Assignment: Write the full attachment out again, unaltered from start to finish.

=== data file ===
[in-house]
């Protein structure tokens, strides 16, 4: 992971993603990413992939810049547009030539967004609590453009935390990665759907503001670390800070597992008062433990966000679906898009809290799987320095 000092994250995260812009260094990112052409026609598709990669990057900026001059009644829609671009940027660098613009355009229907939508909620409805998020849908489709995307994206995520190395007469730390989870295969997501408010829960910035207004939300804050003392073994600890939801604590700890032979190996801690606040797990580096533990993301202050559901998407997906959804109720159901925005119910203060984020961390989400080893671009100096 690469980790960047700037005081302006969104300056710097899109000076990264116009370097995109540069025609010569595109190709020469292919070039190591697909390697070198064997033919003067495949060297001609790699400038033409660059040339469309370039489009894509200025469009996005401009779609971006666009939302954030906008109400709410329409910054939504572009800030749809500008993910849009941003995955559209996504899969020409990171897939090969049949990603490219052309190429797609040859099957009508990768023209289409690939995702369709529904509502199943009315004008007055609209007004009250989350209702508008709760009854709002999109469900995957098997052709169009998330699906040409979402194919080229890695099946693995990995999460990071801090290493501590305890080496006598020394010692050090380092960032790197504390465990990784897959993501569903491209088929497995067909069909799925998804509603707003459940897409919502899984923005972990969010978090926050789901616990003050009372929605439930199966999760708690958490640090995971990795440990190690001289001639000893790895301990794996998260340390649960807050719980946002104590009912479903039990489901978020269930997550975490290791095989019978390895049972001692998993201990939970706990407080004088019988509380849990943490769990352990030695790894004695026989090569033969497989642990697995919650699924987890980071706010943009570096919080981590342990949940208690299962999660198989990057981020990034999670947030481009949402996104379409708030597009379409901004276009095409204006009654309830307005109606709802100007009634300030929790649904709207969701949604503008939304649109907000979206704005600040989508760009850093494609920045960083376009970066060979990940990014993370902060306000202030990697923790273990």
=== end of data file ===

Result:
[in-house]
């Protein structure tokens, strides 16, 4: 992971993603990413992939810049547009030539967004609590453009935390990665759907503001670390800070597992008062433990966000679906898009809290799987320095 000092994250995260812009260094990112052409026609598709990669990057900026001059009644829609671009940027660098613009355009229907939508909620409805998020849908489709995307994206995520190395007469730390989870295969997501408010829960910035207004939300804050003392073994600890939801604590700890032979190996801690606040797990580096533990993301202050559901998407997906959804109720159901925005119910203060984020961390989400080893671009100096 690469980790960047700037005081302006969104300056710097899109000076990264116009370097995109540069025609010569595109190709020469292919070039190591697909390697070198064997033919003067495949060297001609790699400038033409660059040339469309370039489009894509200025469009996005401009779609971006666009939302954030906008109400709410329409910054939504572009800030749809500008993910849009941003995955559209996504899969020409990171897939090969049949990603490219052309190429797609040859099957009508990768023209289409690939995702369709529904509502199943009315004008007055609209007004009250989350209702508008709760009854709002999109469900995957098997052709169009998330699906040409979402194919080229890695099946693995990995999460990071801090290493501590305890080496006598020394010692050090380092960032790197504390465990990784897959993501569903491209088929497995067909069909799925998804509603707003459940897409919502899984923005972990969010978090926050789901616990003050009372929605439930199966999760708690958490640090995971990795440990190690001289001639000893790895301990794996998260340390649960807050719980946002104590009912479903039990489901978020269930997550975490290791095989019978390895049972001692998993201990939970706990407080004088019988509380849990943490769990352990030695790894004695026989090569033969497989642990697995919650699924987890980071706010943009570096919080981590342990949940208690299962999660198989990057981020990034999670947030481009949402996104379409708030597009379409901004276009095409204006009654309830307005109606709802100007009634300030929790649904709207969701949604503008939304649109907000979206704005600040989508760009850093494609920045960083376009970066060979990940990014993370902060306000202030990697923790273990």